Native American folklore suggests that 100 steps backward are as good as 1,000 steps forward. According to present-day health experts, that’s not just a spiritual maxim. Incorporating ten minutes of backward walking or jogging a few times a week provides you with increased body coordination, improved sleep cycles, stronger leg muscles, sharpened thinking skills, and better balance. Who couldn’t use more of those?

This man’s body is saying that there is much to be grateful for. He interprets this gratitude by way of the dance. Free-form, improvisational, in the moment. His spirit is contagious, so much so that people are compelled to give him money. What is your happy dance? Are you willing to do it in public? If so, bring a hat to catch the currency people throw at you.

How much do you want to be liked? Or at least not disliked? Do you think others will feel better about you if you don’t deviate from the group? It could be that we have that backwards. See if nonconformity doesn’t reward you more today.

Sometimes you have to work hard at something to reap the benefits, whether that’s thinking positively, or having others think of you in a positive way. Take this fast-food franchise, which has always prided themselves on putting the customer first. Facing stiffer competition, they needed to rethink their game plan for addressing the public and motivate their employees to give it their all. Proof that it’s always good to challenge yourself to overcome biases, revise messages, and stay in step with the times.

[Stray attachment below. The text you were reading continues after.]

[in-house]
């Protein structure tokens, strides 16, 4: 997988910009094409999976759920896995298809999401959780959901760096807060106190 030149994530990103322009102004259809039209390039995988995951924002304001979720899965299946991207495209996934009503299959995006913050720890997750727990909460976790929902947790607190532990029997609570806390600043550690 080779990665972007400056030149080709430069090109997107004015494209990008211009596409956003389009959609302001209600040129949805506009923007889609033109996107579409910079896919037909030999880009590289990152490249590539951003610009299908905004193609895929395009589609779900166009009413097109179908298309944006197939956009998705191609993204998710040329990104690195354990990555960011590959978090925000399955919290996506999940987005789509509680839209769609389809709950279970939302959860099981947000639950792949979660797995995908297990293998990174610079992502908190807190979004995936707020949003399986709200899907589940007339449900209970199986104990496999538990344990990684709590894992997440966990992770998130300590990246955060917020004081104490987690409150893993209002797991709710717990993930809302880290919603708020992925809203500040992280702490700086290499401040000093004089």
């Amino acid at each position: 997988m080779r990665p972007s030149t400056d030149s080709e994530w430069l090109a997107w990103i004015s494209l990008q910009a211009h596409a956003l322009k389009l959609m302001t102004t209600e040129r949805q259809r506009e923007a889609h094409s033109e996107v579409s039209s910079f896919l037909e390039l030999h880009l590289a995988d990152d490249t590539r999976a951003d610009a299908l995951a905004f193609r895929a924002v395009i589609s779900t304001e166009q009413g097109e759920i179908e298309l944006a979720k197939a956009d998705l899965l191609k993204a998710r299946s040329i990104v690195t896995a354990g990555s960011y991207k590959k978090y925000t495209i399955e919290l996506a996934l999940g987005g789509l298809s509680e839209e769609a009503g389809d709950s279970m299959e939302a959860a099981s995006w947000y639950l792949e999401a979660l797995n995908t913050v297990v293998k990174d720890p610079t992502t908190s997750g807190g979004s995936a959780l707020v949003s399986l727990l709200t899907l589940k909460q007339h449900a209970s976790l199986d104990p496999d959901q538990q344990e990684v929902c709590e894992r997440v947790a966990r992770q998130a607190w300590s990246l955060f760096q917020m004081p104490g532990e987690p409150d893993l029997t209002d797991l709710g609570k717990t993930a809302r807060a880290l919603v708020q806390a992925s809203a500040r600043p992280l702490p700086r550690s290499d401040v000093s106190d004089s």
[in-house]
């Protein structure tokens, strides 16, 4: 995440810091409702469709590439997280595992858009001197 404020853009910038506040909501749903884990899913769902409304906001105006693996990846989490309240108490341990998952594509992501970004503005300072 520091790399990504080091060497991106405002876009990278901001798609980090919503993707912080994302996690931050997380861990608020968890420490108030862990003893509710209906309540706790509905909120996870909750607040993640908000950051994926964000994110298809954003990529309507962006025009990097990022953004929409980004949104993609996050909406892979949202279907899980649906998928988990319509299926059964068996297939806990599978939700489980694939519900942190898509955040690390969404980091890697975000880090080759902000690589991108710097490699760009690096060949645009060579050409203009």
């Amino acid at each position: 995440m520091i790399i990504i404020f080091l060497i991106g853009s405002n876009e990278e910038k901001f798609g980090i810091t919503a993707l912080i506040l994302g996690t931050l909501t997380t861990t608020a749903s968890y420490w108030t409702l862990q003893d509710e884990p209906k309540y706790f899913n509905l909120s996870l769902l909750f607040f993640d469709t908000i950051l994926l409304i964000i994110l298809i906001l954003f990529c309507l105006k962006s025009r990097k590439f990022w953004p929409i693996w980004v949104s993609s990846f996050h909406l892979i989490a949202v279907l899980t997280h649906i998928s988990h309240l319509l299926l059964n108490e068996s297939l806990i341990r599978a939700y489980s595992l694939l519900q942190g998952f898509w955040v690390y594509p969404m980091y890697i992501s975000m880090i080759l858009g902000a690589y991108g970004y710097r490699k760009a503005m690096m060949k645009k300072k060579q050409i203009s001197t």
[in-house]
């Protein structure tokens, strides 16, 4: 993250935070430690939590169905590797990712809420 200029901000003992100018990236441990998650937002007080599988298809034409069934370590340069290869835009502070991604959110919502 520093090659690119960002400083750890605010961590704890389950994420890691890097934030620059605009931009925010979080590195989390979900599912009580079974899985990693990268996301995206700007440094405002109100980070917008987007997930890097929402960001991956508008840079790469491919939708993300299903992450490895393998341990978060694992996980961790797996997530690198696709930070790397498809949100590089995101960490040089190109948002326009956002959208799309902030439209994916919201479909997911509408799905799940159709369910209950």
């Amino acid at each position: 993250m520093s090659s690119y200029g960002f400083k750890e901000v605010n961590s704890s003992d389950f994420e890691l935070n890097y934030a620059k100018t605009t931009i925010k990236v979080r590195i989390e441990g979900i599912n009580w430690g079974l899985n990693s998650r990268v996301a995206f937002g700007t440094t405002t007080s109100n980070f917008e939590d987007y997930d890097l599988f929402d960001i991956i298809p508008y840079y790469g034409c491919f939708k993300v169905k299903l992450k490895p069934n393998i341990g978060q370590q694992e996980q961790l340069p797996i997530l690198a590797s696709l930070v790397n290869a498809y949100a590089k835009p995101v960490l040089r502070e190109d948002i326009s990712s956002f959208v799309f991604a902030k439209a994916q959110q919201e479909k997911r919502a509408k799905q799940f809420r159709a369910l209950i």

A founder of the Fluxus art movement, Joseph Beuys is considered one of the most influential artists of the second half of the 20th century. He considered his role as an artist to be that of a teacher or shaman who could guide society in a new direction. Among his most provocative pieces was “I Like America and America Likes Me,” where he flew to New York and was taken by ambulance to the Renee Block Gallery on West Broadway, where shared a gallery space with a coyote for three days.